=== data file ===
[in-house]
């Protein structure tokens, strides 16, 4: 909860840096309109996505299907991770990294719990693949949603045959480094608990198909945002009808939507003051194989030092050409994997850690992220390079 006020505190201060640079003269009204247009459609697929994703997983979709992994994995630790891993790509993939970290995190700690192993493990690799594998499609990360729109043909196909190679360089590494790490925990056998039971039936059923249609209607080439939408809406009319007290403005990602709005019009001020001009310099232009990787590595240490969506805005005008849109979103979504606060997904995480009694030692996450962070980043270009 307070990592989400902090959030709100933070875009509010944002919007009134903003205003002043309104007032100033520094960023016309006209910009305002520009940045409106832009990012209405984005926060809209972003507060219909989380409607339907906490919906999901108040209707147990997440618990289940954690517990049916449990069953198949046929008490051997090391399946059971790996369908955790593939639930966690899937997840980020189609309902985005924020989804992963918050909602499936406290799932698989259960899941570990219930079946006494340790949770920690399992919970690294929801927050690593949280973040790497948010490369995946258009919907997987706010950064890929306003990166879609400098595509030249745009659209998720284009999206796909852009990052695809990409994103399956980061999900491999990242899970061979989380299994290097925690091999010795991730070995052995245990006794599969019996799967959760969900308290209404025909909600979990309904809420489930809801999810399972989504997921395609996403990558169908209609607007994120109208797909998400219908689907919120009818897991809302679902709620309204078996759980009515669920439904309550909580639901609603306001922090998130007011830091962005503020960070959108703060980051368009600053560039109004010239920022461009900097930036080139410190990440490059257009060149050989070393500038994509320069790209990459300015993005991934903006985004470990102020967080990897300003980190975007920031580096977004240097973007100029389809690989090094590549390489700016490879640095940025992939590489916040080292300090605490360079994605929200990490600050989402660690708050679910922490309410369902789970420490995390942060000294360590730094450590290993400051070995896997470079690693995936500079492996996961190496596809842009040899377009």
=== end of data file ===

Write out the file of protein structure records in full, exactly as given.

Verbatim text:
[in-house]
């Protein structure tokens, strides 16, 4: 909860840096309109996505299907991770990294719990693949949603045959480094608990198909945002009808939507003051194989030092050409994997850690992220390079 006020505190201060640079003269009204247009459609697929994703997983979709992994994995630790891993790509993939970290995190700690192993493990690799594998499609990360729109043909196909190679360089590494790490925990056998039971039936059923249609209607080439939408809406009319007290403005990602709005019009001020001009310099232009990787590595240490969506805005005008849109979103979504606060997904995480009694030692996450962070980043270009 307070990592989400902090959030709100933070875009509010944002919007009134903003205003002043309104007032100033520094960023016309006209910009305002520009940045409106832009990012209405984005926060809209972003507060219909989380409607339907906490919906999901108040209707147990997440618990289940954690517990049916449990069953198949046929008490051997090391399946059971790996369908955790593939639930966690899937997840980020189609309902985005924020989804992963918050909602499936406290799932698989259960899941570990219930079946006494340790949770920690399992919970690294929801927050690593949280973040790497948010490369995946258009919907997987706010950064890929306003990166879609400098595509030249745009659209998720284009999206796909852009990052695809990409994103399956980061999900491999990242899970061979989380299994290097925690091999010795991730070995052995245990006794599969019996799967959760969900308290209404025909909600979990309904809420489930809801999810399972989504997921395609996403990558169908209609607007994120109208797909998400219908689907919120009818897991809302679902709620309204078996759980009515669920439904309550909580639901609603306001922090998130007011830091962005503020960070959108703060980051368009600053560039109004010239920022461009900097930036080139410190990440490059257009060149050989070393500038994509320069790209990459300015993005991934903006985004470990102020967080990897300003980190975007920031580096977004240097973007100029389809690989090094590549390489700016490879640095940025992939590489916040080292300090605490360079994605929200990490600050989402660690708050679910922490309410369902789970420490995390942060000294360590730094450590290993400051070995896997470079690693995936500079492996996961190496596809842009040899377009």